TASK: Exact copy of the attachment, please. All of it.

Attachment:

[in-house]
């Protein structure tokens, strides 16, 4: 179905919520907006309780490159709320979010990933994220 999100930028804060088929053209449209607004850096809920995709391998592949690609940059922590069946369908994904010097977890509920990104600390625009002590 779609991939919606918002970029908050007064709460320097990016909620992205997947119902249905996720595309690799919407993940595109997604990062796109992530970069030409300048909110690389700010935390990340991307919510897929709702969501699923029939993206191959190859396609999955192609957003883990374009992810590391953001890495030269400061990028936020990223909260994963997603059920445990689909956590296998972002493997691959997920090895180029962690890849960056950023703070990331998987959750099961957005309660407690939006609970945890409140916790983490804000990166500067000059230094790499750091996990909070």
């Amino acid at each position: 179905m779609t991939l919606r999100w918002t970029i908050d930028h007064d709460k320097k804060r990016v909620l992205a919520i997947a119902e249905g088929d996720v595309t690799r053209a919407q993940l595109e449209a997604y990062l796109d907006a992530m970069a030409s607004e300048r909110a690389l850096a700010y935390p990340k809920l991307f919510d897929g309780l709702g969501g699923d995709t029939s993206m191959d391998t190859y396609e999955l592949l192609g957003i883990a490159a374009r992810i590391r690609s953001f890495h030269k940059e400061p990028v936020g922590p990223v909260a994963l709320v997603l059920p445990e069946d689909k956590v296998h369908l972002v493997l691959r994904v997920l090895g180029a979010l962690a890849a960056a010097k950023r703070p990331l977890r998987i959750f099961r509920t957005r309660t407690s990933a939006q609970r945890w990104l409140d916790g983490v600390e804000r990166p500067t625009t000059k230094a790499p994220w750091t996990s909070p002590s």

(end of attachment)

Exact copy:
[in-house]
């Protein structure tokens, strides 16, 4: 179905919520907006309780490159709320979010990933994220 999100930028804060088929053209449209607004850096809920995709391998592949690609940059922590069946369908994904010097977890509920990104600390625009002590 779609991939919606918002970029908050007064709460320097990016909620992205997947119902249905996720595309690799919407993940595109997604990062796109992530970069030409300048909110690389700010935390990340991307919510897929709702969501699923029939993206191959190859396609999955192609957003883990374009992810590391953001890495030269400061990028936020990223909260994963997603059920445990689909956590296998972002493997691959997920090895180029962690890849960056950023703070990331998987959750099961957005309660407690939006609970945890409140916790983490804000990166500067000059230094790499750091996990909070």
């Amino acid at each position: 179905m779609t991939l919606r999100w918002t970029i908050d930028h007064d709460k320097k804060r990016v909620l992205a919520i997947a119902e249905g088929d996720v595309t690799r053209a919407q993940l595109e449209a997604y990062l796109d907006a992530m970069a030409s607004e300048r909110a690389l850096a700010y935390p990340k809920l991307f919510d897929g309780l709702g969501g699923d995709t029939s993206m191959d391998t190859y396609e999955l592949l192609g957003i883990a490159a374009r992810i590391r690609s953001f890495h030269k940059e400061p990028v936020g922590p990223v909260a994963l709320v997603l059920p445990e069946d689909k956590v296998h369908l972002v493997l691959r994904v997920l090895g180029a979010l962690a890849a960056a010097k950023r703070p990331l977890r998987i959750f099961r509920t957005r309660t407690s990933a939006q609970r945890w990104l409140d916790g983490v600390e804000r990166p500067t625009t000059k230094a790499p994220w750091t996990s909070p002590s």